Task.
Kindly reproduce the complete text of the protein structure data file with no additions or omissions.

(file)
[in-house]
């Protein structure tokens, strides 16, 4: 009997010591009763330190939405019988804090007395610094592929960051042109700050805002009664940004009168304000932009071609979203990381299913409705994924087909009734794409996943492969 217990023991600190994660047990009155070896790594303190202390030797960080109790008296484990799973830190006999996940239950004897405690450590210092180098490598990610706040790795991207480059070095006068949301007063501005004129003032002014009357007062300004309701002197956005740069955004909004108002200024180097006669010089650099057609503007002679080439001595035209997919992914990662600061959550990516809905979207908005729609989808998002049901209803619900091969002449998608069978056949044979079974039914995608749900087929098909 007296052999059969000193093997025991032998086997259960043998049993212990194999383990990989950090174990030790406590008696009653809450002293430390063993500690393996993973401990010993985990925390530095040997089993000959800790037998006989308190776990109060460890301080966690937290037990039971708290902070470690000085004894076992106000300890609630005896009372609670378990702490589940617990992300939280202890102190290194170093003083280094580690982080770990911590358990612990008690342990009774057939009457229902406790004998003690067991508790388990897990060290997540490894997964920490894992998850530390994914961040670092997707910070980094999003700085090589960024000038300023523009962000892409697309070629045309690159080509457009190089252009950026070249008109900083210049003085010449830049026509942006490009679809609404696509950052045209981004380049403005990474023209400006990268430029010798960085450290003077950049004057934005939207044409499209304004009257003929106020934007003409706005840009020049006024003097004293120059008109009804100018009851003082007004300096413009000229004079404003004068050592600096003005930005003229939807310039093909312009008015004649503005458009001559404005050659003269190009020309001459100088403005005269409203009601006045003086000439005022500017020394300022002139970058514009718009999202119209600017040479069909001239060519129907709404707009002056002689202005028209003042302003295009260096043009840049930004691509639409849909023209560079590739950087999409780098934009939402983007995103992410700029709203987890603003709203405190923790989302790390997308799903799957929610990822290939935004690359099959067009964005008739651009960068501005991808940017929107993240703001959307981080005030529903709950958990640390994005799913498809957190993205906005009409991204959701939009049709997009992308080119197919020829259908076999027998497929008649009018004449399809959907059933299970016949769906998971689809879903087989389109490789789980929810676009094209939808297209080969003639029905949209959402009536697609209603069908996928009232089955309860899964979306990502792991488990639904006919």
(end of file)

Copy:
[in-house]
């Protein structure tokens, strides 16, 4: 009997010591009763330190939405019988804090007395610094592929960051042109700050805002009664940004009168304000932009071609979203990381299913409705994924087909009734794409996943492969 217990023991600190994660047990009155070896790594303190202390030797960080109790008296484990799973830190006999996940239950004897405690450590210092180098490598990610706040790795991207480059070095006068949301007063501005004129003032002014009357007062300004309701002197956005740069955004909004108002200024180097006669010089650099057609503007002679080439001595035209997919992914990662600061959550990516809905979207908005729609989808998002049901209803619900091969002449998608069978056949044979079974039914995608749900087929098909 007296052999059969000193093997025991032998086997259960043998049993212990194999383990990989950090174990030790406590008696009653809450002293430390063993500690393996993973401990010993985990925390530095040997089993000959800790037998006989308190776990109060460890301080966690937290037990039971708290902070470690000085004894076992106000300890609630005896009372609670378990702490589940617990992300939280202890102190290194170093003083280094580690982080770990911590358990612990008690342990009774057939009457229902406790004998003690067991508790388990897990060290997540490894997964920490894992998850530390994914961040670092997707910070980094999003700085090589960024000038300023523009962000892409697309070629045309690159080509457009190089252009950026070249008109900083210049003085010449830049026509942006490009679809609404696509950052045209981004380049403005990474023209400006990268430029010798960085450290003077950049004057934005939207044409499209304004009257003929106020934007003409706005840009020049006024003097004293120059008109009804100018009851003082007004300096413009000229004079404003004068050592600096003005930005003229939807310039093909312009008015004649503005458009001559404005050659003269190009020309001459100088403005005269409203009601006045003086000439005022500017020394300022002139970058514009718009999202119209600017040479069909001239060519129907709404707009002056002689202005028209003042302003295009260096043009840049930004691509639409849909023209560079590739950087999409780098934009939402983007995103992410700029709203987890603003709203405190923790989302790390997308799903799957929610990822290939935004690359099959067009964005008739651009960068501005991808940017929107993240703001959307981080005030529903709950958990640390994005799913498809957190993205906005009409991204959701939009049709997009992308080119197919020829259908076999027998497929008649009018004449399809959907059933299970016949769906998971689809879903087989389109490789789980929810676009094209939808297209080969003639029905949209959402009536697609209603069908996928009232089955309860899964979306990502792991488990639904006919």